A variety of trails, which include an 850-foot loop over crushed stone with a guide rope along the side, are accessible from a parking area at 127 Combs Road in Easthampton. Next to the parking area, there’s a nature center where events are held throughout the year. Audio tours that coincide with the trails can be listened to by calling 413-272-0006. Admission is $4 for adults and $3 for children and seniors. Members are free.
Directions: Arcadia Wildlife Sactuary is at 127 Combs Road, Easthampton. From Route 10, turn onto Lovefield Street, which isn’t far from Valley Recycling, take a left onto Clapp Street, another left onto Old Springfield Road, and an immediate left onto Combs Road. From East Street, turn onto Fort Hill Road, pass Fort Hill Brewery, take a right onto Old Springfield Road, and an immediate left onto Combs Road.
Fitzgerald Lake Conservation Area, Northampton
The dock at Fitzgerald Lake, which is about a two- minute walk from a parking area at North Farms Road in Northampton, provides a quick respite from the busyness of life. Even though it’s not far from a few of the Pioneer Valley’s main thoroughfares, with Route 9 on one side and Route 5 on the other, while standing at the end of the dock surrounded by reeds, it feels as though you’re miles from civilization.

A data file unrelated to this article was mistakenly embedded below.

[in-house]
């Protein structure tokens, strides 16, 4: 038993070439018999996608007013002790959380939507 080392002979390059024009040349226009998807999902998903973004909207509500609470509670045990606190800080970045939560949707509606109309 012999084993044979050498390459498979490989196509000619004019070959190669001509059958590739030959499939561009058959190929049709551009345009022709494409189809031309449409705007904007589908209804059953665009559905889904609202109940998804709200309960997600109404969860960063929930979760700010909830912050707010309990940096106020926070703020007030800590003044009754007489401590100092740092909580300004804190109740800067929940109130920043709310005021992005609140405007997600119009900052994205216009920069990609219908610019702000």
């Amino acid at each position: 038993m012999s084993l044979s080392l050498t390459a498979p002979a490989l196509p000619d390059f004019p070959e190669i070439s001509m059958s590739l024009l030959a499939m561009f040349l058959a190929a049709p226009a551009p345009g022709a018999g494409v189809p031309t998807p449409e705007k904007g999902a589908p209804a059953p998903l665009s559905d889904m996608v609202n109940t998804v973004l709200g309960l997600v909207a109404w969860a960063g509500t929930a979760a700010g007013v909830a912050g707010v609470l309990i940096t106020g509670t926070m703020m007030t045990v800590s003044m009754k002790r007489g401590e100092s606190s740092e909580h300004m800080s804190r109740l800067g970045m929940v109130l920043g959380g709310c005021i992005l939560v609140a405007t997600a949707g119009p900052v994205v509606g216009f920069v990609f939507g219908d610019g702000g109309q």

From the dock, a two-mile trail leads around the lake to a dam on the other side, and from there, another mile or so of trail connects to a second parking area at the former Moose Lodge off of Cooke Avenue. The lake itself is artificial, and shallow, created when the dam was made in the 1960s. Growing up, jogging to the dam from the Moose Lodge, or around the lake from North Farms Road to Cook Avenue, were favorite running and mountain biking routes of mine. The trail system, which includes a shorter loop that takes about 10 to 15 minutes to walk near the dock, can also be accessed from Marian Street and Coles Meadow Road. Trails are mostly protected from the sun by forest canopy and traverse rocky sections and cross small sections of grassland and wind through the woods that surround the lake.
Wildlife can be seen from various lookout points along the way, including a wildlife observation blind, and sections of the trail pass close by large swamps. The conservation area is maintained by the Broad Brook Coalition, a nonprofit organization, and the Northampton Conservation Commission.
More information on walking the trails, which are free and open to the public, can be found at www.broadbrookcoalition.org.